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Author Topic:   Escape From Reason
Chara
Inactive Member


Message 1 of 10 (26570)
12-14-2002 5:25 AM


John, I had noted in another thread that you had studied philosophy at one point. I was wondering if you were familiar with the book entitled, "Escape From Reason" by Francis Schaeffer?
Has anyone else here read it?

Replies to this message:
 Message 2 by John, posted 12-14-2002 2:17 PM Chara has replied

  
John
Inactive Member


Message 2 of 10 (26588)
12-14-2002 2:17 PM
Reply to: Message 1 by Chara
12-14-2002 5:25 AM


quote:
Originally posted by Chara:
John, I had noted in another thread that you had studied philosophy at one point. I was wondering if you were familiar with the book entitled, "Escape From Reason" by Francis Schaeffer?
Has anyone else here read it?

No. I haven't read it. I'll check into it though. Is there something particular that caught your attention?
------------------
No webpage found at provided URL: www.hells-handmaiden.com

This message is a reply to:
 Message 1 by Chara, posted 12-14-2002 5:25 AM Chara has replied

Replies to this message:
 Message 3 by Chara, posted 12-14-2002 2:38 PM John has replied

  
Chara
Inactive Member


Message 3 of 10 (26589)
12-14-2002 2:38 PM
Reply to: Message 2 by John
12-14-2002 2:17 PM


^^^
It may all be "old news" to you, but I found the whole book quite fascinating. I just finished reading it for the second time and probably should read it again before I claim that I have a handle on all that he said. This is sort of my first foray into philosophy as such and this was a good primer. Would love to discuss it with you. Its a small book, only about 90 pages.

This message is a reply to:
 Message 2 by John, posted 12-14-2002 2:17 PM John has replied

Replies to this message:
 Message 4 by John, posted 12-14-2002 3:06 PM Chara has replied

  
John
Inactive Member


Message 4 of 10 (26594)
12-14-2002 3:06 PM
Reply to: Message 3 by Chara
12-14-2002 2:38 PM


quote:
Originally posted by Chara:
^^^
It may all be "old news" to you, but I found the whole book quite fascinating. I just finished reading it for the second time and probably should read it again before I claim that I have a handle on all that he said. This is sort of my first foray into philosophy as such and this was a good primer. Would love to discuss it with you. Its a small book, only about 90 pages.

Well, I don't have the book, so it is hard to say much. What I have found on the web leads me to believe that he was an especially insightful apologist but not more. I can always change my mind though. If you have something specific, please post it. I'd be happy to talk.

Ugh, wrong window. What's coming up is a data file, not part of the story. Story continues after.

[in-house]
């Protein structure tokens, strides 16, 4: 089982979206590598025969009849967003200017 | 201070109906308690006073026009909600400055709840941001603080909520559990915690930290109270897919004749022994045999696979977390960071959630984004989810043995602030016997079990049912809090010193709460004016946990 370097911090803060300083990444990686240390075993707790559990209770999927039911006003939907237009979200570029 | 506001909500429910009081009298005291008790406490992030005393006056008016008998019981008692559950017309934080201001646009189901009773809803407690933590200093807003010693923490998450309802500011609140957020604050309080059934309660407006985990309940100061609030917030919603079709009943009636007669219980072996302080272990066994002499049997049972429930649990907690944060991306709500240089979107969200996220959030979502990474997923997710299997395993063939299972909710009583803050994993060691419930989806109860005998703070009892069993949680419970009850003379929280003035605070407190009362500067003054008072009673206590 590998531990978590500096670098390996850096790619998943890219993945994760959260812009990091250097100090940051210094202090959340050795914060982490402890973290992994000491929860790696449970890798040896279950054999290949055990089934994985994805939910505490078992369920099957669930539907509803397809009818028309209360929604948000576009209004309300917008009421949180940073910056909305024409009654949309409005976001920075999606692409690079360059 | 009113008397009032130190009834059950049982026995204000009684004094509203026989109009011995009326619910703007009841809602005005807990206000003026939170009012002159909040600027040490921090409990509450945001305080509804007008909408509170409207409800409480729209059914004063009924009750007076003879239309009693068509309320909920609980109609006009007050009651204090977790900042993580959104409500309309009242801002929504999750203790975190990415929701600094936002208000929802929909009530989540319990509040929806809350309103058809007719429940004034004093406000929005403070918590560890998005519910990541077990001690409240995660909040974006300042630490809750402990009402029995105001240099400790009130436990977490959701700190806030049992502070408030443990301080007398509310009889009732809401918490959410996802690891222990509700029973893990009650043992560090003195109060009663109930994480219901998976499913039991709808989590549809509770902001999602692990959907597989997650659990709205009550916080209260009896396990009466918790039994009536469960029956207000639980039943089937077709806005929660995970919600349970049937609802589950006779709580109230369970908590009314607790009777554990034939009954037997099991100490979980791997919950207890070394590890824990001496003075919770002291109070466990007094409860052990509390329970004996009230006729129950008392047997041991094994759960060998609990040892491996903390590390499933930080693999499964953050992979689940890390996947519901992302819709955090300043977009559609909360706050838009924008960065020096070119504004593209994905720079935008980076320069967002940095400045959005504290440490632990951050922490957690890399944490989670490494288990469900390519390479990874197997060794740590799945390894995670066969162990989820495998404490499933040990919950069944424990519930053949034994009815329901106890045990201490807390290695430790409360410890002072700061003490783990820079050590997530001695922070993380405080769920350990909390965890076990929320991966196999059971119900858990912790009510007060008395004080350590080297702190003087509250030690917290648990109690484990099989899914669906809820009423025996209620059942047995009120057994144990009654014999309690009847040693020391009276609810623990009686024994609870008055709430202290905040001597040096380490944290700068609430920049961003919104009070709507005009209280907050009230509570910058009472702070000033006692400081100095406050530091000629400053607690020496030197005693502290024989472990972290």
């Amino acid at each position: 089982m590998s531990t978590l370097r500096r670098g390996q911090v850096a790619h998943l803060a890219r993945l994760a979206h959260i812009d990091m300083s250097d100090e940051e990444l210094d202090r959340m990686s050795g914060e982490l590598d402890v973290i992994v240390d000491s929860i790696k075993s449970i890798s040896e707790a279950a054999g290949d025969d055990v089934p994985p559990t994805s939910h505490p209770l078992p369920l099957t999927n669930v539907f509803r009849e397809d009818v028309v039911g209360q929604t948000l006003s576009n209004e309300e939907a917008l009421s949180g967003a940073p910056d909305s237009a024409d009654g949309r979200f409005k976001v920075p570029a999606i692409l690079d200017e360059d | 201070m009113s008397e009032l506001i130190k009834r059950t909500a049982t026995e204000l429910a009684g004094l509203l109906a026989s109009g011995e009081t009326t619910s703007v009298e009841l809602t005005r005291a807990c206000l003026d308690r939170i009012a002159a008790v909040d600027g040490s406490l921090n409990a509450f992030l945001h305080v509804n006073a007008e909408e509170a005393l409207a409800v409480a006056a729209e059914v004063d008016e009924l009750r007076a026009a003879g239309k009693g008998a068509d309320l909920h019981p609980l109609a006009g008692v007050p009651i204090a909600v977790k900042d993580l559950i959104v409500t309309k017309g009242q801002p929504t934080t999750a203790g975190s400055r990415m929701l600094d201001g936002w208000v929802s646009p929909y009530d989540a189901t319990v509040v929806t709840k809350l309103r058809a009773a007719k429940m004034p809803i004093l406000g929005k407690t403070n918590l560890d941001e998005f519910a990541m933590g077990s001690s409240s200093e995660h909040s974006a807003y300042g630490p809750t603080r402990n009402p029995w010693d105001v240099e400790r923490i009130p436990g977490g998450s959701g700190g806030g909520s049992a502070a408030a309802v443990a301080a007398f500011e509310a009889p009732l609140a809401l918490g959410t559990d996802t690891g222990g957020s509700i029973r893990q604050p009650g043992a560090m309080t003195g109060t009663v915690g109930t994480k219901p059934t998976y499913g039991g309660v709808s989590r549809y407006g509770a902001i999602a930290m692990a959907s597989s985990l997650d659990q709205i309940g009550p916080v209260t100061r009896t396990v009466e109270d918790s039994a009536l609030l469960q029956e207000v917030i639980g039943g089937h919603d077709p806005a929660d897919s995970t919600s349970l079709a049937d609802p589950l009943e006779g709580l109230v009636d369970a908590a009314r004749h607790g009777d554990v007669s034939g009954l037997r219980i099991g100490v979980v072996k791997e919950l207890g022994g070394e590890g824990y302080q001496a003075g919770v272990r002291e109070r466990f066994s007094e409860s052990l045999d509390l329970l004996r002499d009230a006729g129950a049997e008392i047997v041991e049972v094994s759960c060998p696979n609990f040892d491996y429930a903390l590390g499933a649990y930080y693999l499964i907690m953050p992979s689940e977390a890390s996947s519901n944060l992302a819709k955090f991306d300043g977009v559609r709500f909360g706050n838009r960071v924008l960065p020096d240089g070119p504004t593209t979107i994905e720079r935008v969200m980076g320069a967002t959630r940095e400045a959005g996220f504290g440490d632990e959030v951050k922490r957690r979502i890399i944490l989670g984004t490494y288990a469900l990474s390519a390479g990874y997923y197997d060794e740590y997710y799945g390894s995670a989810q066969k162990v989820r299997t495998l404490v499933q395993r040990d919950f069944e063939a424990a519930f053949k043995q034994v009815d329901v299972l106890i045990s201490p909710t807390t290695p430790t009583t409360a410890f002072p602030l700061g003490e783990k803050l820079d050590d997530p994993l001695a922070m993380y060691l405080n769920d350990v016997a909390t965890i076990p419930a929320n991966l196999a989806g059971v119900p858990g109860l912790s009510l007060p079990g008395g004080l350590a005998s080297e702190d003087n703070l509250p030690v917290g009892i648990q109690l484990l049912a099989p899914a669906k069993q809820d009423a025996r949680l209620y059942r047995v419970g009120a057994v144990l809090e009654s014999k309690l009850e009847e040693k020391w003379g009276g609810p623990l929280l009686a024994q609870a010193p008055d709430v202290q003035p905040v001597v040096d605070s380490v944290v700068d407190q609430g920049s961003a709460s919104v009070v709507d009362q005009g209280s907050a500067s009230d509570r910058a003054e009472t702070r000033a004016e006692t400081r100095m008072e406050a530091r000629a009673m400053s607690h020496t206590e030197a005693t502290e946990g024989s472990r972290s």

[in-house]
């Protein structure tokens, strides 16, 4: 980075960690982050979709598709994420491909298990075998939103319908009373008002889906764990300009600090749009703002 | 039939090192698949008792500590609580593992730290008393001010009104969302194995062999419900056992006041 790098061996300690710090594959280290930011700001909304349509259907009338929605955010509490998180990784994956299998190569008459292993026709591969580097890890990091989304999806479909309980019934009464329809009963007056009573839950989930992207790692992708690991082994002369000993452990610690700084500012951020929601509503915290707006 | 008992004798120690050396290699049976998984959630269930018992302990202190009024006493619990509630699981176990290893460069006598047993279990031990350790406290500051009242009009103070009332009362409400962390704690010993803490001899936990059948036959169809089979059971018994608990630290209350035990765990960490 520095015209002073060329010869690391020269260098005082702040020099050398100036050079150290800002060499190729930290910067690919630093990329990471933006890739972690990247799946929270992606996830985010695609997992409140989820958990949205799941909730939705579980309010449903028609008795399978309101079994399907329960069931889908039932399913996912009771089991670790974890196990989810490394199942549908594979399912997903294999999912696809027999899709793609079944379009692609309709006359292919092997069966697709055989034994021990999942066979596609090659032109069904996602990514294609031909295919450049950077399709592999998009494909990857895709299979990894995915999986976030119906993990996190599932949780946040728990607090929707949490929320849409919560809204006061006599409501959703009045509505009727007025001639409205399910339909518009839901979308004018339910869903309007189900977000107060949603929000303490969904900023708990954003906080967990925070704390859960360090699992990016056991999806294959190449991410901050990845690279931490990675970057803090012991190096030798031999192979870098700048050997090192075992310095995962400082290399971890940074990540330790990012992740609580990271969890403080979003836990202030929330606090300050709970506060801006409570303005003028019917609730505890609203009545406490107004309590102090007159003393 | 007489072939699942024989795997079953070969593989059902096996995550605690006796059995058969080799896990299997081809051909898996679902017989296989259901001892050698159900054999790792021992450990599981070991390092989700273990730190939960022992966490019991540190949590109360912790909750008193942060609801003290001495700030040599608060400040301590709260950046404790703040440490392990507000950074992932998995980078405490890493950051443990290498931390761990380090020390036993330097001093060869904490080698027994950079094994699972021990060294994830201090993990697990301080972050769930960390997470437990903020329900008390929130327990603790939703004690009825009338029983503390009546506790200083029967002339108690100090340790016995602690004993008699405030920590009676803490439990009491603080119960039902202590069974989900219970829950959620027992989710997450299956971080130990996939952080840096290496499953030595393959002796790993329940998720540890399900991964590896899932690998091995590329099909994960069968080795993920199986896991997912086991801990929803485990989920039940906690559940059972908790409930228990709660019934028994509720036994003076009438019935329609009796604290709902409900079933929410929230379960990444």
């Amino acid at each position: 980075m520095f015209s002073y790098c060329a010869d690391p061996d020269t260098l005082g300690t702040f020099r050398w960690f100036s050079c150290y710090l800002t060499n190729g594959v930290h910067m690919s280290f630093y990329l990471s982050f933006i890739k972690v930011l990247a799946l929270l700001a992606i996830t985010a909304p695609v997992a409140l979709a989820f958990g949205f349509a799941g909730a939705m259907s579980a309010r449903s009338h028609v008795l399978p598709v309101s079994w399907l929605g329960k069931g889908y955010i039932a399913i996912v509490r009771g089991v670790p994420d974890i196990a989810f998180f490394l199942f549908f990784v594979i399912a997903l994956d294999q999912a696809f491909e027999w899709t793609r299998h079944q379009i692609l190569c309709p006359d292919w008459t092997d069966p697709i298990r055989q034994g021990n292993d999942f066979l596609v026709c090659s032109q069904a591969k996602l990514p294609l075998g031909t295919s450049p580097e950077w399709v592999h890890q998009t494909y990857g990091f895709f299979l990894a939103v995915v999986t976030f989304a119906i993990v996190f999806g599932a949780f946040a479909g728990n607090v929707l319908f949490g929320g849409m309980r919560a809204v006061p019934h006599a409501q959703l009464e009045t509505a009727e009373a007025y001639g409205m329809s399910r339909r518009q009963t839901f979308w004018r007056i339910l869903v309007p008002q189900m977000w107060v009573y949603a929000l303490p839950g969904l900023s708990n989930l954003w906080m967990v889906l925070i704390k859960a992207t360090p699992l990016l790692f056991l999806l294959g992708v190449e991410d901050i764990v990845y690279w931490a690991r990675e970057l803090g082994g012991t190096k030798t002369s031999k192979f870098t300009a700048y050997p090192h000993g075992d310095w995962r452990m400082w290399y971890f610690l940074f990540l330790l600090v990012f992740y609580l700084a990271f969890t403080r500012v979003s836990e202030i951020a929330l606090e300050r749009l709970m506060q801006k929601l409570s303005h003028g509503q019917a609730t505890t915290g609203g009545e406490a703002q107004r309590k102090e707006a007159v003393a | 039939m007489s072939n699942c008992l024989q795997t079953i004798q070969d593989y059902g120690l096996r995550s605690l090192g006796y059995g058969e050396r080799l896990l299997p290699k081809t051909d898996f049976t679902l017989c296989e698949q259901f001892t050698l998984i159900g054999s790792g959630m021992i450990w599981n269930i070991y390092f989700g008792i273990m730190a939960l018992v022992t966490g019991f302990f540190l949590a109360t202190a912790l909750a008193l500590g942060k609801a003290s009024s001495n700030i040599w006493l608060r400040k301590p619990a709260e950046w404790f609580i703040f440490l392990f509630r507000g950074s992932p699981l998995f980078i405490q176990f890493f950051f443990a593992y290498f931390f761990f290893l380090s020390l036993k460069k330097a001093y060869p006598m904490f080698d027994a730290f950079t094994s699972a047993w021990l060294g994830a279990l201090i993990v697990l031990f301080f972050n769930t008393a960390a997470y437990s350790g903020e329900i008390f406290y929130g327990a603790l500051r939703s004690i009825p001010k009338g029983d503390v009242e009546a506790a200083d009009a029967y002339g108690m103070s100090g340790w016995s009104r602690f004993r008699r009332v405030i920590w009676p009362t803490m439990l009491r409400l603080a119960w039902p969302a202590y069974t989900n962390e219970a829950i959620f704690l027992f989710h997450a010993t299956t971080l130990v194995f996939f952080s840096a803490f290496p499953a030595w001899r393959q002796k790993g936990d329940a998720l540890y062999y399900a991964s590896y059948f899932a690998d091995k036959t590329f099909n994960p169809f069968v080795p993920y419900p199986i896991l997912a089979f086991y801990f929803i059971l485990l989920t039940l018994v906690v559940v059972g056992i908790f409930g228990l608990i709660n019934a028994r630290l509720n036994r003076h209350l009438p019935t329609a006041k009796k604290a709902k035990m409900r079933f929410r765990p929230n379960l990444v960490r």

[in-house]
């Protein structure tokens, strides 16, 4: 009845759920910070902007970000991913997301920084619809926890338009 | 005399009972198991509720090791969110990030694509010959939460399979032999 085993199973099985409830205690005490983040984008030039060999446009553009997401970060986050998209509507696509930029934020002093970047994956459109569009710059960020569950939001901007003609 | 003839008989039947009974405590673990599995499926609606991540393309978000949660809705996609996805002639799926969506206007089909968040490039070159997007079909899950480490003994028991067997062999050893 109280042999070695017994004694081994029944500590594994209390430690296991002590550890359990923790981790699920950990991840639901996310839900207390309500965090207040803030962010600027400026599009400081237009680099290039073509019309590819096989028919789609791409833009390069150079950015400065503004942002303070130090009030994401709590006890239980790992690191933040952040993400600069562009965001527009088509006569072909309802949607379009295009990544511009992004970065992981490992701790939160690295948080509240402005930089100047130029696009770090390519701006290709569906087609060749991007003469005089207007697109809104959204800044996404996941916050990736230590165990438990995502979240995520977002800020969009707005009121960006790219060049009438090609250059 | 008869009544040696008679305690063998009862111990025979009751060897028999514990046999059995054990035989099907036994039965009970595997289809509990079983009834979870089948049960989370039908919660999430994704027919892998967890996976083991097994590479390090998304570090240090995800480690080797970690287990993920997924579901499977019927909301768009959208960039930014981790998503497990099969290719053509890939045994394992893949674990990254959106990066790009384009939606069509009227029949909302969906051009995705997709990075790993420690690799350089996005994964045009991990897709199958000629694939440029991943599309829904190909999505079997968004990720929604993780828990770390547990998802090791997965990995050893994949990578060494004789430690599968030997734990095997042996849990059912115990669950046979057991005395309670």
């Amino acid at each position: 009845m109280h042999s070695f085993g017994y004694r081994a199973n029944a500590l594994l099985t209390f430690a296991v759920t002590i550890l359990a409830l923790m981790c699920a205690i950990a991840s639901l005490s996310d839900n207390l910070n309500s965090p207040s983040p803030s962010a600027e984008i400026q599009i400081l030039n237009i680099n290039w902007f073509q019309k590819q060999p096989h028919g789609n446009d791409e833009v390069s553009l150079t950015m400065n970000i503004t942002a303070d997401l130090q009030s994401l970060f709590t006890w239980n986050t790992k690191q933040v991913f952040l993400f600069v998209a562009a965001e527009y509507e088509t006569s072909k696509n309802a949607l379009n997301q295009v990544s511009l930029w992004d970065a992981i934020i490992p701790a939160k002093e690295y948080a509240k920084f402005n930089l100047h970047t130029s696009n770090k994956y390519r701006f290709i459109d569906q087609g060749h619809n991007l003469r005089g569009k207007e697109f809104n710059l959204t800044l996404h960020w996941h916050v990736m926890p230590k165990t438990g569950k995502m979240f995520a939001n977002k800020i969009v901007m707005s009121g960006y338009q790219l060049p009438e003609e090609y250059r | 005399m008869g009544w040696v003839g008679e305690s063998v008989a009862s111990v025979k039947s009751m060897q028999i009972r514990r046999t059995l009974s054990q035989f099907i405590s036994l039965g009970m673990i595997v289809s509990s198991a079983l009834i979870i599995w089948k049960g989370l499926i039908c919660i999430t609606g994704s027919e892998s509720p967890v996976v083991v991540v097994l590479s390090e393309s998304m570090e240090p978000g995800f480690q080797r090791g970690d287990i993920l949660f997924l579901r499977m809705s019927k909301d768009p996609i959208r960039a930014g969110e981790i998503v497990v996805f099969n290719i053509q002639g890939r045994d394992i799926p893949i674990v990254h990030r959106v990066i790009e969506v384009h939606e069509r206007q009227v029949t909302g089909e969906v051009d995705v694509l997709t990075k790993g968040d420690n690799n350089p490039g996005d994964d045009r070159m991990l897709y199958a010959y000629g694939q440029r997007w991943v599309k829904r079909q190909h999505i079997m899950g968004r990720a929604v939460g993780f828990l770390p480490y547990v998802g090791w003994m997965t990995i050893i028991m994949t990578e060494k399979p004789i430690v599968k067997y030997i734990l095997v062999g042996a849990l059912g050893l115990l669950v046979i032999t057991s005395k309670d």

------------------
No webpage found at provided URL: www.hells-handmaiden.com

This message is a reply to:
 Message 3 by Chara, posted 12-14-2002 2:38 PM Chara has replied

Replies to this message:
 Message 5 by Chara, posted 12-14-2002 3:47 PM John has replied

  
Chara
Inactive Member


Message 5 of 10 (26602)
12-14-2002 3:47 PM
Reply to: Message 4 by John
12-14-2002 3:06 PM


^^^^
I am sure that the book is readily available in the library. I did look to see if there was an online copy of it, but I think its still being published. I'm not trying to trick you into reading in the hopes that it will "magically" change your mind about anything.
The book actually put down in words what I was seeing in the posts on this board. It is not so much a book on apologetics (at least in my mind), but an analysis of the history of philosophy.
I know that you've given a lot of thought and time to this pursuit (at least I think you have) and I personally think it would be interesting to discuss this book with someone who has opposing views, rather than someone who is like-minded. I can try and summarize the book, but I don't know if I would do it justice.

This message is a reply to:
 Message 4 by John, posted 12-14-2002 3:06 PM John has replied

Replies to this message:
 Message 6 by Percy, posted 12-14-2002 4:30 PM Chara has not replied
 Message 7 by John, posted 12-14-2002 4:57 PM Chara has replied

  
Percy
Member
Posts: 22689
From: New Hampshire
Joined: 12-23-2000
Member Rating: 3.8


Message 6 of 10 (26605)
12-14-2002 4:30 PM
Reply to: Message 5 by Chara
12-14-2002 3:47 PM


Hey, John, neither of my libraries has this book, but this comment from Chara may be accurate:
chara writes:
It is not so much a book on apologetics (at least in my mind), but an analysis of the history of philosophy.
If you look at the reviews of this book at Amazon, it sounds not so much like Christian apologetics as a review of western philosophy from an evangelical perspective.
--Percy

This message is a reply to:
 Message 5 by Chara, posted 12-14-2002 3:47 PM Chara has not replied

Replies to this message:
 Message 8 by John, posted 12-14-2002 5:07 PM Percy has not replied

  
John
Inactive Member


Message 7 of 10 (26607)